We Want Your Vote So We Can Cut Your Safety Net

“I’m Mitt Romney. I create jobs.” The 100,000 jobs he claims to have created is a number that changes quicker than a stock car’s gears in a NASCAR race. Where’s the video? Where’s the one person who comes forward to say, “I’m employed because Milt Romney created my job”?

There are lots of videos that say, “Mitt Romney eliminated my job, closed my factory, cashed out my benefits, sold our equipment, shipped its pieces, including the jobs, overseas—whether it was outsourcing or offshoring, where it’s beside his money.”

His claim is laughably insufficient beside the number of jobs President Obama created in the last  29 months.

“I never apologize.” Mitt, you should. The list of those offended gets longer daily.

“I believe in America. I have 23 offshore accounts.” “I love America. I can run for president and keep my money overseas; what a country!” What country does this? Elects a man as its national leader whose money is out of the country he seeks to lead? Which media outlet brings this up? Who makes it a roundtable talking point?

“I know where the free stuff is.” The Franciscan friars responded by saying, “It is degrading to talk about the ‘dependency’ of people hurting in this economy, as Gov. Romney did recently.”

“I graduated from Harvard in law and business, but I know how to whine and blame.”

“If you don’t agree with me, shut up.” His seminal idea on taxes, income inequity/.01 wealth, Romneycare and any flubs.

“I don’t have a new idea.” Implicit and explicit. This is a campaign running on TBA (to be announced).

So far, by all accounts, Ryan brings an affinity for Ayn Rand, an admonishment from the Catholic bishops, cooked numbers (discretionary spending at the level of Hoover), medicare cuts which offset tax cuts, vouchers, expanded spending, and no consensus with his running mate.

Pop culture infatuations (the musical, The Music Man, the writers Ishmael Reed and Mark Twain, Western traveling stage shows, Emmett Kelly’s sad clown, Lady Gaga), have always revered America’s tradition of high masquerade. It stands beside the American ideal of the self-made man of heroic responsibility. Ryan’s selection raises the question: Are his policies that of the sober hero, a real life Jimmy Stewart/George Bailey, or are his policies solely within the Uncle Remus tradition of tricksters and Western snake oil sales?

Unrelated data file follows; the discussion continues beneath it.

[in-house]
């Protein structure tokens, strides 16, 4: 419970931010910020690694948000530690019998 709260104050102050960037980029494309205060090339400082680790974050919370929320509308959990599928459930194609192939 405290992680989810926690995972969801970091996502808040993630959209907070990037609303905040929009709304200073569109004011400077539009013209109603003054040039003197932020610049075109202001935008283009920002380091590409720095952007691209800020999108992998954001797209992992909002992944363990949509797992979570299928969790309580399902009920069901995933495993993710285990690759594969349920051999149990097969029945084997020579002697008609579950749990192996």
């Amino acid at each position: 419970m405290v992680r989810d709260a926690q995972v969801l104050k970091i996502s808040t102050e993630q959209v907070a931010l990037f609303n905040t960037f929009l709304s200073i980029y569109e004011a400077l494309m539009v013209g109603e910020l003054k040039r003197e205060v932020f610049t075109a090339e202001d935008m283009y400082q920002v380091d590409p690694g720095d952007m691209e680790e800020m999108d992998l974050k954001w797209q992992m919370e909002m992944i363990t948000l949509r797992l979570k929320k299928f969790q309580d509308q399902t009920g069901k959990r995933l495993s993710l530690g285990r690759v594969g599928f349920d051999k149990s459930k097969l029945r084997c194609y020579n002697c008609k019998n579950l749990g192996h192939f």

He counts because he puts the first human face on Romney’s policies. For the first time, we see Romney’s image of a “restored America,” until now mainly slogans and blame and TBA.

In the business of politics, Ryan is a media and money pick. It’s not about serious debate. The sound bite format renders that incapable; so does the roundtable, where his supporters drone on in buzz words and talking points: a budget “overburdened,” the impeding (30 years away!) “bankruptcy” of the health system, the “half a loaf is better than none” “preserve the system,” approach, and empty “we’ll-see” promises of more supply-side failures.

The media is desperate for a phantom debate; but it avoids the facts (key: program cuts paying for tax cuts). It acts like it can’t find the truth. News shows, like reality shows, are about the masquerade. So with Ryan’s pick, is GOP politics.

To call any part of his draconian, dangerous 73-page plan “responsible” is to ignore the President’s own health cost reductions (included in the ACA), his redirection of force capacity with appropriate defense budget reductions, his offer to the GOP of a grand bargain on the safety net, and his protection of social security, a program that benefited a young Paul Ryan.